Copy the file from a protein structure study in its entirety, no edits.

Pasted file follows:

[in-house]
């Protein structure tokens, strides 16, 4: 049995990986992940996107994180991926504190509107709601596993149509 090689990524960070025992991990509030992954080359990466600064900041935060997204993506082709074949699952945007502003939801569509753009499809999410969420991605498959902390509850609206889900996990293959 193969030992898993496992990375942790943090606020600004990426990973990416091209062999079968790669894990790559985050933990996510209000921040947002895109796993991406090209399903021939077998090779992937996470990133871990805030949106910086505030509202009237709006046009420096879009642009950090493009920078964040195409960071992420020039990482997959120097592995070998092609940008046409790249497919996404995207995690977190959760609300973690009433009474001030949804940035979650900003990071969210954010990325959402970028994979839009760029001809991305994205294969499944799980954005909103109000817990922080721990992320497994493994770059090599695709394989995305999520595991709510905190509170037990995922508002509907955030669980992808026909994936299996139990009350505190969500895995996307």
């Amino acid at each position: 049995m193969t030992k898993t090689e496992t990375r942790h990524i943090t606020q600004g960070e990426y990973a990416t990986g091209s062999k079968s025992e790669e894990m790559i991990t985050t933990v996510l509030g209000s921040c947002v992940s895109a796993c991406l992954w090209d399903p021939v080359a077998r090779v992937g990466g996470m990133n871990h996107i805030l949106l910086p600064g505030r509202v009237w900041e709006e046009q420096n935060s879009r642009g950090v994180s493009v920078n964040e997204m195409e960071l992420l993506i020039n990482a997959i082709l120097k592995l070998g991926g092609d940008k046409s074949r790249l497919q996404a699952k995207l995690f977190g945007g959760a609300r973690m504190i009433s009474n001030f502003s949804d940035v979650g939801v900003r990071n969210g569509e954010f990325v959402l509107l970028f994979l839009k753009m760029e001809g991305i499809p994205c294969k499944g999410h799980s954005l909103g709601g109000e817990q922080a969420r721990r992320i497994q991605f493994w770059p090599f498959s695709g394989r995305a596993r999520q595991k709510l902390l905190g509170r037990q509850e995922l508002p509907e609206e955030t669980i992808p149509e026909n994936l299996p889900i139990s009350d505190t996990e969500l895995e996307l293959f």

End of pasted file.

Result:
[in-house]
């Protein structure tokens, strides 16, 4: 049995990986992940996107994180991926504190509107709601596993149509 090689990524960070025992991990509030992954080359990466600064900041935060997204993506082709074949699952945007502003939801569509753009499809999410969420991605498959902390509850609206889900996990293959 193969030992898993496992990375942790943090606020600004990426990973990416091209062999079968790669894990790559985050933990996510209000921040947002895109796993991406090209399903021939077998090779992937996470990133871990805030949106910086505030509202009237709006046009420096879009642009950090493009920078964040195409960071992420020039990482997959120097592995070998092609940008046409790249497919996404995207995690977190959760609300973690009433009474001030949804940035979650900003990071969210954010990325959402970028994979839009760029001809991305994205294969499944799980954005909103109000817990922080721990992320497994493994770059090599695709394989995305999520595991709510905190509170037990995922508002509907955030669980992808026909994936299996139990009350505190969500895995996307």
């Amino acid at each position: 049995m193969t030992k898993t090689e496992t990375r942790h990524i943090t606020q600004g960070e990426y990973a990416t990986g091209s062999k079968s025992e790669e894990m790559i991990t985050t933990v996510l509030g209000s921040c947002v992940s895109a796993c991406l992954w090209d399903p021939v080359a077998r090779v992937g990466g996470m990133n871990h996107i805030l949106l910086p600064g505030r509202v009237w900041e709006e046009q420096n935060s879009r642009g950090v994180s493009v920078n964040e997204m195409e960071l992420l993506i020039n990482a997959i082709l120097k592995l070998g991926g092609d940008k046409s074949r790249l497919q996404a699952k995207l995690f977190g945007g959760a609300r973690m504190i009433s009474n001030f502003s949804d940035v979650g939801v900003r990071n969210g569509e954010f990325v959402l509107l970028f994979l839009k753009m760029e001809g991305i499809p994205c294969k499944g999410h799980s954005l909103g709601g109000e817990q922080a969420r721990r992320i497994q991605f493994w770059p090599f498959s695709g394989r995305a596993r999520q595991k709510l902390l905190g509170r037990q509850e995922l508002p509907e609206e955030t669980i992808p149509e026909n994936l299996p889900i139990s009350d505190t996990e969500l895995e996307l293959f």